SALT LAKE CITY — The Supreme Court's wedding-cake clash continues on Tuesday, when justices hear oral arguments in Masterpiece Cakeshop, Ltd. v. Colorado Civil Rights Commission.
The case asks whether a Christian baker should be required to decorate a cake for a same-sex wedding, pitting First Amendment free speech and religious exercise rights against nondiscrimination protections.
Advocates on both sides say the case is about more than a cake. The justices' eventual ruling, expected by the end of June 2018, will set the tone for all future efforts to balance the needs of conservative religious believers and members of the LGBT community.
"In tense times, for this court to recognize and affirm the crucial distinction between an objection to same-sex marriage and the much more offensive (and rare) objection to serving people who are gay or lesbian would be an important step toward a sensible reconciliation of laws," argued a brief filed on behalf of the baker by 34 legal scholars.
"This case is about much more than a wedding cake. It is about the rightful place of LGBT people and their families in the commercial and public sphere," proclaimed a brief from legal scholars supporting the gay couple and the state of Colorado.
The Masterpiece Cakeshop case originated in July 2012, when bakery owner Jack Phillips told Charlie Craig and David Mullins that his religious beliefs prevented him from participating in the celebration of a same-sex relationship by baking a cake for their wedding. The gay couple filed a complaint with the state of Colorado, which prevents discrimination based on sexual orientation in stores and restaurants.
An administrative law judge, the Colorado Civil Rights Commission and then the state's court of appeals ruled against Phillips, arguing that he engaged in unlawful discrimination against Craig and Mullins. He appealed to the U.S. Supreme Court, which agreed in June to hear the case.
Lawyers for both sides have already outlined their core arguments in briefs filed over the past few months. During Tuesday's oral arguments, justices will ask for clarifications and push attorneys to further explain their positions.
Alliance Defending Freedom, the religious-liberty focused law firm that represents Phillips, claims that cake decoration is a form of protected speech, leaning more heavily on the First Amendment's free expression clause than its guarantee of the free exercise of religion.
"Artists shouldn't be forced to express what the government dictates," said Kristen Waggoner, the senior counsel at the alliance who will argue on behalf of the Christian baker, in a statement. "The Supreme Court has never compelled artistic expression, and doing so here would lead to less civility, diversity and freedom for everyone, no matter their views on marriage."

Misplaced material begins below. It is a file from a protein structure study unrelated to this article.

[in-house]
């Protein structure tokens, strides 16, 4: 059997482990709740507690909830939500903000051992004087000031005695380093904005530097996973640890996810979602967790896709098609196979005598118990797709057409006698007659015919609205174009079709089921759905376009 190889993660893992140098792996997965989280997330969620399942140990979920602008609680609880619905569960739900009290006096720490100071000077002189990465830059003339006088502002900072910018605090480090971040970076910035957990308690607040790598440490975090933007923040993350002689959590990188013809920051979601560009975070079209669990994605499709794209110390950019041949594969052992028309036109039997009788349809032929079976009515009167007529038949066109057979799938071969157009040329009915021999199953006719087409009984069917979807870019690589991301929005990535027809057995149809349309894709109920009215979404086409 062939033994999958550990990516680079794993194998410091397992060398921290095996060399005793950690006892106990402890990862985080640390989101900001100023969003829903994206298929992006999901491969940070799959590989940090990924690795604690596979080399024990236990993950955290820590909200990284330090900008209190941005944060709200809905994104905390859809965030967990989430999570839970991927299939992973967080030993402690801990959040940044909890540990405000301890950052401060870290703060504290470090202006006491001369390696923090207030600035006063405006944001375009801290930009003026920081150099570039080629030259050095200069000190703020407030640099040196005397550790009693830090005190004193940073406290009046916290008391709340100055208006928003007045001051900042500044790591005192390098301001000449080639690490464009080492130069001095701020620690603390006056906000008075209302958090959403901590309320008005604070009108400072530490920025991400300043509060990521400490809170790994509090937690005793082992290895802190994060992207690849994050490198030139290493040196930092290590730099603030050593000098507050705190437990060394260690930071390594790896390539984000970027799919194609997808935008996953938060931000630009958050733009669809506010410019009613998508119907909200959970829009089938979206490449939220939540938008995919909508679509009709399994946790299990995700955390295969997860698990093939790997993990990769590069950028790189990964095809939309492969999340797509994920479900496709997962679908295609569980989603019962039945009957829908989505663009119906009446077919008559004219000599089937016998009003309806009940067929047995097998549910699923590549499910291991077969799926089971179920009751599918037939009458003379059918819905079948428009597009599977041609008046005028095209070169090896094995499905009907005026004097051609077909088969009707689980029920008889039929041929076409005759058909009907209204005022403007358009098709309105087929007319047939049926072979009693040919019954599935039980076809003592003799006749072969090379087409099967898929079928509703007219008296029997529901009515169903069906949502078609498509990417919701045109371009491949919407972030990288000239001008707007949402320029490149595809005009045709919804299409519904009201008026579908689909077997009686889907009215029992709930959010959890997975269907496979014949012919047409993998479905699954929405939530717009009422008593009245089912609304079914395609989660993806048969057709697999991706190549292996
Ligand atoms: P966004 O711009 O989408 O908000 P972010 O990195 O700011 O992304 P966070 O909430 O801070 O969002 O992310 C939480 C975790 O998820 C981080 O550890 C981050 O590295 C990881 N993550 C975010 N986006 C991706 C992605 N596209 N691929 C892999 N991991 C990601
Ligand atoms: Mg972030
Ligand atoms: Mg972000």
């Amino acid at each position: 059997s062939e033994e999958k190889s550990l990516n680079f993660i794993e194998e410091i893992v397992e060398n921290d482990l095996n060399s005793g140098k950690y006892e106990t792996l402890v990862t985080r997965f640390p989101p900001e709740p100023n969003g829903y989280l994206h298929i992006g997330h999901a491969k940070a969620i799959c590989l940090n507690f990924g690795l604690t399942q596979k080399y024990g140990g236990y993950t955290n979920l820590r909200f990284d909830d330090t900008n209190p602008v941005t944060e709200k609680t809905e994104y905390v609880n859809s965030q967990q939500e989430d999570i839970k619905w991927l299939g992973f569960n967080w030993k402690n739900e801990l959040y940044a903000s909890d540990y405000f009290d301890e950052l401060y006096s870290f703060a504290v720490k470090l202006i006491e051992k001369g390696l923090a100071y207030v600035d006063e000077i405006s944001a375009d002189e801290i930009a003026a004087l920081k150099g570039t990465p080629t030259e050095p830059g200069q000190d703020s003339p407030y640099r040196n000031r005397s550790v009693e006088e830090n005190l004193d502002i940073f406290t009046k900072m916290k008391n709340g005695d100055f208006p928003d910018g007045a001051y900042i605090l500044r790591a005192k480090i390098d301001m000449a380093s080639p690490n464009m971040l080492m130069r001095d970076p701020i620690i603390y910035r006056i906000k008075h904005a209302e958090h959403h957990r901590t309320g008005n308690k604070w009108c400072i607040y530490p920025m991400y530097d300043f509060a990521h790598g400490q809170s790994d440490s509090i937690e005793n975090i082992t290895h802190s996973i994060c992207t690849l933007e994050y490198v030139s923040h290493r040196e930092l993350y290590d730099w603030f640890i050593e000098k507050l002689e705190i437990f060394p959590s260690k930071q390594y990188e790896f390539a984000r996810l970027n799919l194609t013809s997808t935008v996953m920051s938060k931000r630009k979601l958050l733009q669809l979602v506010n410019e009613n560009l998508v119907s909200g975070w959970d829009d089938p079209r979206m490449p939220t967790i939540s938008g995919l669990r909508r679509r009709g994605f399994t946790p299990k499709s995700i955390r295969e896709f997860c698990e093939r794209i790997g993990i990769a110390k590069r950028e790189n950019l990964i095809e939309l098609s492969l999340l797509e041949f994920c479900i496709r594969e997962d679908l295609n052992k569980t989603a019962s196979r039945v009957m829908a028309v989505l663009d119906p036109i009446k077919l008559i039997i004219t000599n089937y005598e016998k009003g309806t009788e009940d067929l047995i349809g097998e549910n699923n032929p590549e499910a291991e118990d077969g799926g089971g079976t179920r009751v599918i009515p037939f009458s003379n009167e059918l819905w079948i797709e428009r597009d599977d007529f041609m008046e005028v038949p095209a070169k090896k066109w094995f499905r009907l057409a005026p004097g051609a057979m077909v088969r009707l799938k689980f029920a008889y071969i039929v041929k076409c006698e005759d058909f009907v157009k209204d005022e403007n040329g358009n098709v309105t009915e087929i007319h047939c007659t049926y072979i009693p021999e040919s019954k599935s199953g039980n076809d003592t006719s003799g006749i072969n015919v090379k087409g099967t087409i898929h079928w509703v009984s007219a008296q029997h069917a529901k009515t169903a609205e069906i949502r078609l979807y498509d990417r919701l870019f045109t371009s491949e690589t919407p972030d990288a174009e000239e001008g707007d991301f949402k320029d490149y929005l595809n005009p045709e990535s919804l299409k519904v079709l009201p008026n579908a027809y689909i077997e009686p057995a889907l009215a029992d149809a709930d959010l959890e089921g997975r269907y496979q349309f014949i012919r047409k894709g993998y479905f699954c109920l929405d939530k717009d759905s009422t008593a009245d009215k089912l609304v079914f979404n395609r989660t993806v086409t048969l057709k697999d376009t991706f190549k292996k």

Forty-six briefs were filed in support of this argument, highlighting the importance of protecting Americans who oppose same-sex marriage for religious reasons, as the Deseret News reported in September.
"American citizens should never be forced to choose between their religious faith and their right to participate in the public square," argued the brief signed by the U.S. Conference of Catholic Bishops and other Catholic groups.
The American Civil Liberties Union, which represents Craig and Mullins, rejects the notion that cakes can be speech, asserting that Colorado is right to protect the dignity of members of the LGBT community.
"Nobody disputed that cakes can be artistic, but discriminating against customers has nothing to do with the freedom of speech," said Ria Tabacco Mar, a staff attorney with the ACLU's Lesbian, Gay, Bisexual, Transgender and HIV Project, in a Nov. 29 press call.
Forty-five briefs were filed in support of the gay couple, many of which explored the pain of living in a world in which some businesses won't serve you, as the Deseret News reported last month. They compare the gay couple's legal fight to battles over civil rights for African Americans in the 1960s.49 comments on this story
"Across America, LGBT people are subjected to pervasive discrimination. This discrimination often blindsides its targets, hitting without warning during the myriad transactions that make up daily life," explains the brief from Lambda Legal Defense and Education Fund.
Although the case is more about free speech than religious exercise, religious groups, including The Church of Jesus Christ of Latter-day Saints, have been active participants, offering faith-based arguments for both sides. The LDS Church co-signed a brief in support of Phillips.